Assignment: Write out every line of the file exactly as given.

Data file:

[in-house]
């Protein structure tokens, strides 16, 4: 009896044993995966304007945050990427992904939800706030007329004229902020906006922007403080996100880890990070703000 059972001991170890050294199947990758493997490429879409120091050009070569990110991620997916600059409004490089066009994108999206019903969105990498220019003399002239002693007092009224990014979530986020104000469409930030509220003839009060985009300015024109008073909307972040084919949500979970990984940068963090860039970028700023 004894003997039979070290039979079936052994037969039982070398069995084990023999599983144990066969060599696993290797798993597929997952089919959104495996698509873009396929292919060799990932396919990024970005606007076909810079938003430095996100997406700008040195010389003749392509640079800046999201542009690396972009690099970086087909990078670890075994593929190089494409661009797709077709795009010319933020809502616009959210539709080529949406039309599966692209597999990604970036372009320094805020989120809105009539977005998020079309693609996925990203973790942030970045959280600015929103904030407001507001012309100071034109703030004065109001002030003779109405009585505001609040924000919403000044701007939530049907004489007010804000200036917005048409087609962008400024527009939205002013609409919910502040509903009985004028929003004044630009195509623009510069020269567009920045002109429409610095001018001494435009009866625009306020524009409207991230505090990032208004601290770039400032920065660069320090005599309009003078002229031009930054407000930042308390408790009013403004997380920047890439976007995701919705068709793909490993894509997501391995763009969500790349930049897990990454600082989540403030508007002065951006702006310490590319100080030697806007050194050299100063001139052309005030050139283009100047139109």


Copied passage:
[in-house]
């Protein structure tokens, strides 16, 4: 009896044993995966304007945050990427992904939800706030007329004229902020906006922007403080996100880890990070703000 059972001991170890050294199947990758493997490429879409120091050009070569990110991620997916600059409004490089066009994108999206019903969105990498220019003399002239002693007092009224990014979530986020104000469409930030509220003839009060985009300015024109008073909307972040084919949500979970990984940068963090860039970028700023 004894003997039979070290039979079936052994037969039982070398069995084990023999599983144990066969060599696993290797798993597929997952089919959104495996698509873009396929292919060799990932396919990024970005606007076909810079938003430095996100997406700008040195010389003749392509640079800046999201542009690396972009690099970086087909990078670890075994593929190089494409661009797709077709795009010319933020809502616009959210539709080529949406039309599966692209597999990604970036372009320094805020989120809105009539977005998020079309693609996925990203973790942030970045959280600015929103904030407001507001012309100071034109703030004065109001002030003779109405009585505001609040924000919403000044701007939530049907004489007010804000200036917005048409087609962008400024527009939205002013609409919910502040509903009985004028929003004044630009195509623009510069020269567009920045002109429409610095001018001494435009009866625009306020524009409207991230505090990032208004601290770039400032920065660069320090005599309009003078002229031009930054407000930042308390408790009013403004997380920047890439976007995701919705068709793909490993894509997501391995763009969500790349930049897990990454600082989540403030508007002065951006702006310490590319100080030697806007050194050299100063001139052309005030050139283009100047139109």